In North America, there is a mixture of families opening gifts in the evening and, more commonly, on Christmas Day morning. In families where a divorce has occurred, children may spend one day with one part of the family, and the next with the other. In extended families where two branches of the family reside within a reasonable driving distance, many families may choose to spend Christmas Eve with the maternal side of the family and Christmas Day with the paternal side, or vice-versa. Most Christmas stories start or take place on this day.

In the Philippines, the sole predominantly Catholic Christian country in Asia, Christmas Eves are usually celebrated by attending the rooster's mass or Misa de Gallo. Misa de Gallo is the Holy Mass celebrated hours before the clock ticks 12 AM that signifies the arrival of December 25 Christmas Day. After going to mass, Filipino families usually hold a feast named Noche Buena to celebrate the birth of Jesus Christ. A great variety of food is eaten during this feast, an event that usually is done with great preparation. Foods being prepared include the famous Lechon, Quezo de Bola, Jamon, Roast Chicken (turkey did not gain much popularity in the Philippines), Barbecued meats, Pancit among many others. Despite the fact that some families are poor, they still find a way to commemorate the birth of Jesus Christ through eating, family time and merry-making.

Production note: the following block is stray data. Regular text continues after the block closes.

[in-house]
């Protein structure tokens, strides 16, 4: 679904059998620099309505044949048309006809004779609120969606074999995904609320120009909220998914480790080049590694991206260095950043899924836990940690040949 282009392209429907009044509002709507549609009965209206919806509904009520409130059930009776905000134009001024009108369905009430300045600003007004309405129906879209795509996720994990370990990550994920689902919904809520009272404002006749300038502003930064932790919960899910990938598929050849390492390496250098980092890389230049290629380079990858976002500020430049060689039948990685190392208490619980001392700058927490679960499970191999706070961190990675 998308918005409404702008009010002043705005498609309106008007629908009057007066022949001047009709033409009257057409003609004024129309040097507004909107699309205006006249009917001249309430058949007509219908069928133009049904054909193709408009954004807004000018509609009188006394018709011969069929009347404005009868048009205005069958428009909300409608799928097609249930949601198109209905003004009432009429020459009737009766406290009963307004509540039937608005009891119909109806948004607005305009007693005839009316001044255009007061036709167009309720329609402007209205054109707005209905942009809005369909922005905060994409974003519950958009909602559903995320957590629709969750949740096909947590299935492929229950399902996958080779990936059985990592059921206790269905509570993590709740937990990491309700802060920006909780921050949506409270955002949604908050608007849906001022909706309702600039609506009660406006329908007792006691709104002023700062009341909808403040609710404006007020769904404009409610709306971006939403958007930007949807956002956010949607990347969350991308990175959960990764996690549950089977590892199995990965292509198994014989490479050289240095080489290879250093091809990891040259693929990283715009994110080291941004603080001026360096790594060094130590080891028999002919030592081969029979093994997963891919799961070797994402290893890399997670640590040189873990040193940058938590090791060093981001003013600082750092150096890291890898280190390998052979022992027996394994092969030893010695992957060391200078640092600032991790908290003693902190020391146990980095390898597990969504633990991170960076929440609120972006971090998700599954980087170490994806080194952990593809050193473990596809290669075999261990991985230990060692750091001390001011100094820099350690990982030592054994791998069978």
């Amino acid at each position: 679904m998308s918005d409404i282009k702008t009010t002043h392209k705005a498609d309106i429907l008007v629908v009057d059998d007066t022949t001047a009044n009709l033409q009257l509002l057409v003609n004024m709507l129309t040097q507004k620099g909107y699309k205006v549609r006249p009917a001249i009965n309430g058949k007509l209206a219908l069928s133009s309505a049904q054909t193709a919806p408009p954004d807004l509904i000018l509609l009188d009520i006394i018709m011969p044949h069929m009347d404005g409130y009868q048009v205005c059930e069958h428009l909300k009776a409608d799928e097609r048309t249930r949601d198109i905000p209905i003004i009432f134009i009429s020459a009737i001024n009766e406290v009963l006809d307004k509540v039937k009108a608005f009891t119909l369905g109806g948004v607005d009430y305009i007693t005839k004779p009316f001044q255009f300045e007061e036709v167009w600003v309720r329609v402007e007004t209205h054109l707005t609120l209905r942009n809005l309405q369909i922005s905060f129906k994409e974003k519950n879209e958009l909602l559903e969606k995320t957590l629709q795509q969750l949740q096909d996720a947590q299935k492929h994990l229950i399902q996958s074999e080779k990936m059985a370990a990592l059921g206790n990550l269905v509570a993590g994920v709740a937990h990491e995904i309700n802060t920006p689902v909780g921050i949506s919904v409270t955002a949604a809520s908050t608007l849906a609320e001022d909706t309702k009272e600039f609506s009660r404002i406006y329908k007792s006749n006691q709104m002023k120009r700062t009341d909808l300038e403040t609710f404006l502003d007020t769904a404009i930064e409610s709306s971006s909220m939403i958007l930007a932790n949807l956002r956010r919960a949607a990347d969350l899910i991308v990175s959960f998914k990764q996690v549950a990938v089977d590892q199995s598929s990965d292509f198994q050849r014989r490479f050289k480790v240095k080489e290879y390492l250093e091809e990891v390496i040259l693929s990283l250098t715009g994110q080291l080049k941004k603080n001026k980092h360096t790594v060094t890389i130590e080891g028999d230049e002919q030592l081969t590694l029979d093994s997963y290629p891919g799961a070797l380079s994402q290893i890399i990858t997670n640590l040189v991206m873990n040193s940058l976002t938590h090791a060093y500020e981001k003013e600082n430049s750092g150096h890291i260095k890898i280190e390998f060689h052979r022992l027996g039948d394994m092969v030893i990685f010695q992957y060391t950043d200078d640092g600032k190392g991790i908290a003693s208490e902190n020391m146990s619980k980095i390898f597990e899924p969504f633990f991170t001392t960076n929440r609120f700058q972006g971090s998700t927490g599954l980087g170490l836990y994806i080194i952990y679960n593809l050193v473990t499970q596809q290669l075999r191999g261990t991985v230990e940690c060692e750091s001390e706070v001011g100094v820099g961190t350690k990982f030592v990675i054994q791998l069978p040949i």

Declaration of Christmas Peace

Declaration of Christmas Peace has been a tradition in Finland from the Middle Ages every year, except in 1939 due to the Winter War. The declaration takes place on the Old Great Square of Turku, Finland's official Christmas City and former capital, at noon on Christmas Eve. It is broadcast in Finnish radio (since 1935) and television and nowadays also in some foreign countries.

The declaration ceremony begins with the hymn Jumala ompi linnamme (Martin Luther's Ein` feste Burg ist unser Gott) and continues with the Declaration of Christmas Peace read from a parchment roll:

"Tomorrow, God willing, is the graceful celebration of the birth of our Lord and Saviour; and thus is declared a peaceful Christmas time to all, by advising devotion and to behave otherwise quietly and peacefully, because he who breaks this peace and violates the peace of Christmas by any illegal or improper behaviour shall under aggravating circumstances be guilty and punished according to what the law and statutes prescribe for each and every offence separately. Finally, a joyous Christmas feast is wished to all inhabitants of the city."

Recently, there is also a declaration of Christmas peace for forest animals in many cities and municipalities, so there isn't hunting during Christmas.

See also


Home | Up | Black Friday | Boxing Day | Boxing Week | Chrismahanukwanzakah | Chrismukkah | Christmas Eve | Christmas Sunday | Distaff day | Epiphany | Handsel Monday | Hogmanay | HumanLight | Night of the Radishes | Posadas | Purification of the Virgin | Sol Invictus | St. Stephen's Day | Twelfth Night | Twelve Days of Christmas | Twelve Holy Days | Winterval

Christmas Guide, v. 2.0, by MultiMedia

This guide is licensed under the GNU Free Documentation License. It uses material from the Wikipedia.